Once I was a clever boy learning the arts of Oxford... is a quotation from the verses written by Bishop Richard Fleming (c.1385-1431) for his tomb in Lincoln Cathedral. Fleming, the founder of Lincoln College in Oxford, is the subject of my research for a D. Phil., and, like me, a son of the West Riding. I have remarked in the past that I have a deeply meaningful on-going relationship with a dead fifteenth century bishop... it was Fleming who, in effect, enabled me to come to Oxford and to learn its arts, and for that I am immensely grateful.

Monday, 13 December 2021

Keeping medieval cities clean

By a fortuitous coincidence I came across a piece on History Extra about the ways in which cities such as London, York and Coventry sought to maintain cleanliness in their streets in the later Middle Ages. This uses some of the material from London which was cited in the criminological study of the city in the earlier fourteenth century to which I linked recently in Murder in early fourteenth century London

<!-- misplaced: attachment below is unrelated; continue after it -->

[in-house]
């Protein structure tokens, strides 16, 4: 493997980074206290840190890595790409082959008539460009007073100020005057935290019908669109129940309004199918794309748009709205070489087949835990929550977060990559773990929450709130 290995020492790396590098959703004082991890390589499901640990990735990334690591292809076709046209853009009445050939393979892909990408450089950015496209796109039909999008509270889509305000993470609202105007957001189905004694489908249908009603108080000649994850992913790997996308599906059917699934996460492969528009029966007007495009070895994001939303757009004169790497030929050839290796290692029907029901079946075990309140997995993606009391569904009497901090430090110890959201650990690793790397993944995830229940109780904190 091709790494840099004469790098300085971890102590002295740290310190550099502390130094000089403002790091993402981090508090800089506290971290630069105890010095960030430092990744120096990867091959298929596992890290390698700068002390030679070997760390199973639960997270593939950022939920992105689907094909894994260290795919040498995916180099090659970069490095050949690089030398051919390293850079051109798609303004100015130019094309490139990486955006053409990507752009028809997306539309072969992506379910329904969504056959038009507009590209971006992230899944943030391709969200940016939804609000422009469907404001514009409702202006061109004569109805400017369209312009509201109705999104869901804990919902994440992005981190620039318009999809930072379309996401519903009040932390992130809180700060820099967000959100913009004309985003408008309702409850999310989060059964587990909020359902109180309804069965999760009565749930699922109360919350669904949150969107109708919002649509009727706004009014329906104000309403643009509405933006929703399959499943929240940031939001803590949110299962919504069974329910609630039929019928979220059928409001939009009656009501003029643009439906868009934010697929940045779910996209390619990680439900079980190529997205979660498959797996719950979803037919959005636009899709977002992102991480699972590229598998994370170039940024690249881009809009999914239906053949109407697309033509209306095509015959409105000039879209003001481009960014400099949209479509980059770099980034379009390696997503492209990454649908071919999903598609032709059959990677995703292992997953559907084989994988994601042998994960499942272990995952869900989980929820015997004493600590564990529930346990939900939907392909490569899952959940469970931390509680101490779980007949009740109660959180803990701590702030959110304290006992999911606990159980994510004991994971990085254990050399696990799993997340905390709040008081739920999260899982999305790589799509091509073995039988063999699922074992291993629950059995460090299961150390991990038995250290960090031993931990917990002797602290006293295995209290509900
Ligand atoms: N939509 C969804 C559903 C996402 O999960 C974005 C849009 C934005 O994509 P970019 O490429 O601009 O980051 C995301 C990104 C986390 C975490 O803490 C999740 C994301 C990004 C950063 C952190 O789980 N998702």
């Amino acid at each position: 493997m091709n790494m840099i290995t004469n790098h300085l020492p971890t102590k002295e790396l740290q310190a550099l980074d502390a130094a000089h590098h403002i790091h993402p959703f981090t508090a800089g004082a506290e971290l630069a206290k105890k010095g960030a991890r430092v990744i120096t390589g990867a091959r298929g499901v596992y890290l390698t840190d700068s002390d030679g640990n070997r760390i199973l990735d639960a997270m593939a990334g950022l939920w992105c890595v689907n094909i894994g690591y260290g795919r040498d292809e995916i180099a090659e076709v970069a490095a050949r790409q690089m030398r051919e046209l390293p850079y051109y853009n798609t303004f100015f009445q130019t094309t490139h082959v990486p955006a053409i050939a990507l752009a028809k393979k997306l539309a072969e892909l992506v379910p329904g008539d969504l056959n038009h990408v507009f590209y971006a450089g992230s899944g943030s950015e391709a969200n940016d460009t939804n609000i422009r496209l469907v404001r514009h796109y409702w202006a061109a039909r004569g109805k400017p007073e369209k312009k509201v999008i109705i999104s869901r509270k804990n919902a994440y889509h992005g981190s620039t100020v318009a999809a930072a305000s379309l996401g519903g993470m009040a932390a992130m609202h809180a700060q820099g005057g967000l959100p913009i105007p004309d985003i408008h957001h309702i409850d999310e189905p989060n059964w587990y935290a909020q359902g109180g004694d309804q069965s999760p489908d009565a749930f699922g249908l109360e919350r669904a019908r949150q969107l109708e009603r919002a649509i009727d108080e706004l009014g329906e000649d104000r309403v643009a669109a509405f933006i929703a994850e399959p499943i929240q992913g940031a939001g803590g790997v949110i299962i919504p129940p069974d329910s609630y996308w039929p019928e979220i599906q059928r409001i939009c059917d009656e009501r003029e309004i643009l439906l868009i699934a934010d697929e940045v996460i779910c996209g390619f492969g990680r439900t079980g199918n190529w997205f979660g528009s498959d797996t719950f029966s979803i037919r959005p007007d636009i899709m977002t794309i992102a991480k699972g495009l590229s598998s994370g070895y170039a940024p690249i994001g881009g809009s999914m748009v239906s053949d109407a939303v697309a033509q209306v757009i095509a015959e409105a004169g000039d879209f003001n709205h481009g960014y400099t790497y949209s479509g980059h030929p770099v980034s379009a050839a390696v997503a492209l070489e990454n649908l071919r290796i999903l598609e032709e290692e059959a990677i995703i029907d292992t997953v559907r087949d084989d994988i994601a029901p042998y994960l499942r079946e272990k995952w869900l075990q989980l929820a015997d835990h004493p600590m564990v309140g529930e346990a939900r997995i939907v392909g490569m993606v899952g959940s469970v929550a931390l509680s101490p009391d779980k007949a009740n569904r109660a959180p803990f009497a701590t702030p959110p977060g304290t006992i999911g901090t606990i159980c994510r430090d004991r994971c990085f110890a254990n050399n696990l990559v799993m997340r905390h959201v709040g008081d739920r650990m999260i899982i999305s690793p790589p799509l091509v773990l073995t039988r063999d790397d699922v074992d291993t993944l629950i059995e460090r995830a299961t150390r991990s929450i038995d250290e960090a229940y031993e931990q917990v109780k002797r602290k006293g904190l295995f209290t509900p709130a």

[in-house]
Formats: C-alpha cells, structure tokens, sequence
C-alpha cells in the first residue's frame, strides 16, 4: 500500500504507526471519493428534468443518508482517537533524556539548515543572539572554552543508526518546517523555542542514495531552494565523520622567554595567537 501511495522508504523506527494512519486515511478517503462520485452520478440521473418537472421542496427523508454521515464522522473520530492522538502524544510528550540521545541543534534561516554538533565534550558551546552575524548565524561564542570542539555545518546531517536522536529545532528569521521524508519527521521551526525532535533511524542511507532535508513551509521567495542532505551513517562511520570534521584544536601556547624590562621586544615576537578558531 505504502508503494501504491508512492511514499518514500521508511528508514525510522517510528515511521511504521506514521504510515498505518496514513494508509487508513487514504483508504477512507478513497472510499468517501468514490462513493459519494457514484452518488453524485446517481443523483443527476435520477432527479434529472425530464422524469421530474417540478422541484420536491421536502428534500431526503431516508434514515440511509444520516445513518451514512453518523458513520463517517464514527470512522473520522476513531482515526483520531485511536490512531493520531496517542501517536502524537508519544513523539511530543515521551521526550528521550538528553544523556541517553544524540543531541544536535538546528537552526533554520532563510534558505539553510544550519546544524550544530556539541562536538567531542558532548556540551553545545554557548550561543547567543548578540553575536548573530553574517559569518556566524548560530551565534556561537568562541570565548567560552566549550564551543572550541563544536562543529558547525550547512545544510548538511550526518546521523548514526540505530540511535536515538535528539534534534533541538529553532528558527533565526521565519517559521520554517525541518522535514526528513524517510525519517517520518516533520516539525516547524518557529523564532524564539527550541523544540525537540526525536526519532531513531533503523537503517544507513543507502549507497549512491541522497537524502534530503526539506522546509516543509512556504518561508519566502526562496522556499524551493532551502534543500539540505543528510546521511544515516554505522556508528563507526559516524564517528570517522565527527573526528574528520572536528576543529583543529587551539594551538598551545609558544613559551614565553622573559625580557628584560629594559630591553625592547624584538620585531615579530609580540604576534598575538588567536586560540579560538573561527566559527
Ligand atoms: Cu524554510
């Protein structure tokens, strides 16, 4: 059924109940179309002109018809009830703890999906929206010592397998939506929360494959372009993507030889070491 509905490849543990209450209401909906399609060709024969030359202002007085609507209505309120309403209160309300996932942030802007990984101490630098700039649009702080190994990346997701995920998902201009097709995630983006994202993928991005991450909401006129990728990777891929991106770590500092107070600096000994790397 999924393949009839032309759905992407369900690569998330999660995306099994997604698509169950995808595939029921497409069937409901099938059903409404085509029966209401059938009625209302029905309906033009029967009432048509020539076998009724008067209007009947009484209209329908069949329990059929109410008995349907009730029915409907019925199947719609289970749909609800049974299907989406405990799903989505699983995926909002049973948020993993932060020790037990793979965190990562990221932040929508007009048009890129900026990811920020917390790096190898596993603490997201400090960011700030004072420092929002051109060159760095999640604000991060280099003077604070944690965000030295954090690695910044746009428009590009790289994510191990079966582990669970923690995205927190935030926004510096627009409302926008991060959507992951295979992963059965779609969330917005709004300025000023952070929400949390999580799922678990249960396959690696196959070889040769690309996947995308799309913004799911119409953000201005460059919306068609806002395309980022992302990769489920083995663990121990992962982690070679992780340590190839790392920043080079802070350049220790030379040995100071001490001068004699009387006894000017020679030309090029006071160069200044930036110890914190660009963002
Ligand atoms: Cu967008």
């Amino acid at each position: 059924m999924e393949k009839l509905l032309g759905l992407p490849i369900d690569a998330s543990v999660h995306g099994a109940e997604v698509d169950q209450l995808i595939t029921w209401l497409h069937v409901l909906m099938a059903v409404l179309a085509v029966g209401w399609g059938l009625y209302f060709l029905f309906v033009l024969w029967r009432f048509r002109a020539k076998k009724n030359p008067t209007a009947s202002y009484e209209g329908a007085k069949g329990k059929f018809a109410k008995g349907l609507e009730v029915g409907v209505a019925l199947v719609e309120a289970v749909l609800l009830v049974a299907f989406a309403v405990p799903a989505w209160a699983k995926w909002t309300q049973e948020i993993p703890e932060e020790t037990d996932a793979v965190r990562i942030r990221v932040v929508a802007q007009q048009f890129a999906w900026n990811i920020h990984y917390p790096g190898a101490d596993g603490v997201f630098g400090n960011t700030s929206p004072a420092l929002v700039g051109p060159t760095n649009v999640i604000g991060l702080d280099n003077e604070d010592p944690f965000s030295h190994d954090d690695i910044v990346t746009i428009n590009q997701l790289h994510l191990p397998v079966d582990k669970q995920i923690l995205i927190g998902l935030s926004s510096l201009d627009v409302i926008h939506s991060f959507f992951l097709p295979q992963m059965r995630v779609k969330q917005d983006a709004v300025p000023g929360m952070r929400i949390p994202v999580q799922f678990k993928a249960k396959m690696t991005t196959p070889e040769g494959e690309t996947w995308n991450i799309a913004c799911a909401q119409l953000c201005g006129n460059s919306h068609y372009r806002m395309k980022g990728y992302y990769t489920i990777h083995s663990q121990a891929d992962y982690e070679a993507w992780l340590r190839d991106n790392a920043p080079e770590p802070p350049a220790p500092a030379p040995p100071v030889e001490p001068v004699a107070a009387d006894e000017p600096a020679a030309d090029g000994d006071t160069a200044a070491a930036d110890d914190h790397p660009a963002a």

As this article on urban street cleansing shows disputes could turn violent, sometimes very violent and fatal but it challenges lazy modern assumptions about medieval dirt and mess. It shows that cities, and their citizens, did attempt to keep their streets clean and presentable in ways that are not unfamiliar to us today. I posted about this topic in 2016 in Keeping York clean in the sixteenth century

The short article, with many instances from civic life, can be read at Were medieval cities really filthy?

There is also an insightful article, and which includes a bibliography, and published in 2019, which discusses these and other related matters at Medieval Hygiene: Practices Of The Middle Ages

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